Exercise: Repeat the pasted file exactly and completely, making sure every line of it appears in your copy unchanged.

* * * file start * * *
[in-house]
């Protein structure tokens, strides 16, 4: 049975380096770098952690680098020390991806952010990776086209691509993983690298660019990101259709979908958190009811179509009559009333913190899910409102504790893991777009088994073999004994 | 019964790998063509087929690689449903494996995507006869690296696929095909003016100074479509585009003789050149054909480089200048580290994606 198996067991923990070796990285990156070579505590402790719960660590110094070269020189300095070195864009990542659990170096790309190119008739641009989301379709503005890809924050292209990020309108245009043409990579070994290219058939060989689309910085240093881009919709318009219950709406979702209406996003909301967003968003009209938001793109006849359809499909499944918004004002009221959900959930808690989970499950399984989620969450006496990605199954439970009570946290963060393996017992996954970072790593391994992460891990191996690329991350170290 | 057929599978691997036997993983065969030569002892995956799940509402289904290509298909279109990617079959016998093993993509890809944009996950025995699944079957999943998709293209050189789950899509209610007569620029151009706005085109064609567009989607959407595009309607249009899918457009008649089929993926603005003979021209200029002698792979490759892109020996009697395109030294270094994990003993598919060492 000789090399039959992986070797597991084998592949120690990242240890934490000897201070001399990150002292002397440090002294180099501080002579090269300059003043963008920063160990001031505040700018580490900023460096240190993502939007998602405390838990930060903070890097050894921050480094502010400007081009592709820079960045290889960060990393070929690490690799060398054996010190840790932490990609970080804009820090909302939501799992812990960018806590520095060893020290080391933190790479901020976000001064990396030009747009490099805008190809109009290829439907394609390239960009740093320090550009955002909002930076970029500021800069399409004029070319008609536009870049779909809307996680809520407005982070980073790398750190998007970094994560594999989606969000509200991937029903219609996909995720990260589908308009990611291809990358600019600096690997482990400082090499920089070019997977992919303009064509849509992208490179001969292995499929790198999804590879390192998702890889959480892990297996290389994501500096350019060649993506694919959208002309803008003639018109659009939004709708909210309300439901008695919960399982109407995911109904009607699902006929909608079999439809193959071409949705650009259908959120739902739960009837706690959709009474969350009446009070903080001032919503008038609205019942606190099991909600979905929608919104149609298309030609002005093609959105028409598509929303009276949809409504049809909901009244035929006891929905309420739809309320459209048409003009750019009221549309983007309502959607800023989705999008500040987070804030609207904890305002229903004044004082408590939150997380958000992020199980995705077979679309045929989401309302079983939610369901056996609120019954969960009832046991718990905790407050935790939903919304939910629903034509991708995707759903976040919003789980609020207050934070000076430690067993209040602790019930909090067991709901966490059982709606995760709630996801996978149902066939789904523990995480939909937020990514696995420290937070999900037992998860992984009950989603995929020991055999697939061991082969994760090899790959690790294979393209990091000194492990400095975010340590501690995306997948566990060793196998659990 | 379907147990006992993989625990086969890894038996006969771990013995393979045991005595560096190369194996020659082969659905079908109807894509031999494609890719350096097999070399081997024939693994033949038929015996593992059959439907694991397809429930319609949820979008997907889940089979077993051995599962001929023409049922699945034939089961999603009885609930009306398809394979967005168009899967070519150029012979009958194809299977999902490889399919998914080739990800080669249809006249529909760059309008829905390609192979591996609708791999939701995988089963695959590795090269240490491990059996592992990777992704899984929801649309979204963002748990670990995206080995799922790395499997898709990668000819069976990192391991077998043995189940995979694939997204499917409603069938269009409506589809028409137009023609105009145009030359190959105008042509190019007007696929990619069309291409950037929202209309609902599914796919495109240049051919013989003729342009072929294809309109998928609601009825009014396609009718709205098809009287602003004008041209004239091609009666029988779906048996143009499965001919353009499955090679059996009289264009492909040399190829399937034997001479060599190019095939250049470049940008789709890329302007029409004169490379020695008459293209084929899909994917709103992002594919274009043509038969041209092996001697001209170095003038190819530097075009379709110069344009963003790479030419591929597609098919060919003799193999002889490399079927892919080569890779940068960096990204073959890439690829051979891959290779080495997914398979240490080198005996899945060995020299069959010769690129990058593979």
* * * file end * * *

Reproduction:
[in-house]
């Protein structure tokens, strides 16, 4: 049975380096770098952690680098020390991806952010990776086209691509993983690298660019990101259709979908958190009811179509009559009333913190899910409102504790893991777009088994073999004994 | 019964790998063509087929690689449903494996995507006869690296696929095909003016100074479509585009003789050149054909480089200048580290994606 198996067991923990070796990285990156070579505590402790719960660590110094070269020189300095070195864009990542659990170096790309190119008739641009989301379709503005890809924050292209990020309108245009043409990579070994290219058939060989689309910085240093881009919709318009219950709406979702209406996003909301967003968003009209938001793109006849359809499909499944918004004002009221959900959930808690989970499950399984989620969450006496990605199954439970009570946290963060393996017992996954970072790593391994992460891990191996690329991350170290 | 057929599978691997036997993983065969030569002892995956799940509402289904290509298909279109990617079959016998093993993509890809944009996950025995699944079957999943998709293209050189789950899509209610007569620029151009706005085109064609567009989607959407595009309607249009899918457009008649089929993926603005003979021209200029002698792979490759892109020996009697395109030294270094994990003993598919060492 000789090399039959992986070797597991084998592949120690990242240890934490000897201070001399990150002292002397440090002294180099501080002579090269300059003043963008920063160990001031505040700018580490900023460096240190993502939007998602405390838990930060903070890097050894921050480094502010400007081009592709820079960045290889960060990393070929690490690799060398054996010190840790932490990609970080804009820090909302939501799992812990960018806590520095060893020290080391933190790479901020976000001064990396030009747009490099805008190809109009290829439907394609390239960009740093320090550009955002909002930076970029500021800069399409004029070319008609536009870049779909809307996680809520407005982070980073790398750190998007970094994560594999989606969000509200991937029903219609996909995720990260589908308009990611291809990358600019600096690997482990400082090499920089070019997977992919303009064509849509992208490179001969292995499929790198999804590879390192998702890889959480892990297996290389994501500096350019060649993506694919959208002309803008003639018109659009939004709708909210309300439901008695919960399982109407995911109904009607699902006929909608079999439809193959071409949705650009259908959120739902739960009837706690959709009474969350009446009070903080001032919503008038609205019942606190099991909600979905929608919104149609298309030609002005093609959105028409598509929303009276949809409504049809909901009244035929006891929905309420739809309320459209048409003009750019009221549309983007309502959607800023989705999008500040987070804030609207904890305002229903004044004082408590939150997380958000992020199980995705077979679309045929989401309302079983939610369901056996609120019954969960009832046991718990905790407050935790939903919304939910629903034509991708995707759903976040919003789980609020207050934070000076430690067993209040602790019930909090067991709901966490059982709606995760709630996801996978149902066939789904523990995480939909937020990514696995420290937070999900037992998860992984009950989603995929020991055999697939061991082969994760090899790959690790294979393209990091000194492990400095975010340590501690995306997948566990060793196998659990 | 379907147990006992993989625990086969890894038996006969771990013995393979045991005595560096190369194996020659082969659905079908109807894509031999494609890719350096097999070399081997024939693994033949038929015996593992059959439907694991397809429930319609949820979008997907889940089979077993051995599962001929023409049922699945034939089961999603009885609930009306398809394979967005168009899967070519150029012979009958194809299977999902490889399919998914080739990800080669249809006249529909760059309008829905390609192979591996609708791999939701995988089963695959590795090269240490491990059996592992990777992704899984929801649309979204963002748990670990995206080995799922790395499997898709990668000819069976990192391991077998043995189940995979694939997204499917409603069938269009409506589809028409137009023609105009145009030359190959105008042509190019007007696929990619069309291409950037929202209309609902599914796919495109240049051919013989003729342009072929294809309109998928609601009825009014396609009718709205098809009287602003004008041209004239091609009666029988779906048996143009499965001919353009499955090679059996009289264009492909040399190829399937034997001479060599190019095939250049470049940008789709890329302007029409004169490379020695008459293209084929899909994917709103992002594919274009043509038969041209092996001697001209170095003038190819530097075009379709110069344009963003790479030419591929597609098919060919003799193999002889490399079927892919080569890779940068960096990204073959890439690829051979891959290779080495997914398979240490080198005996899945060995020299069959010769690129990058593979």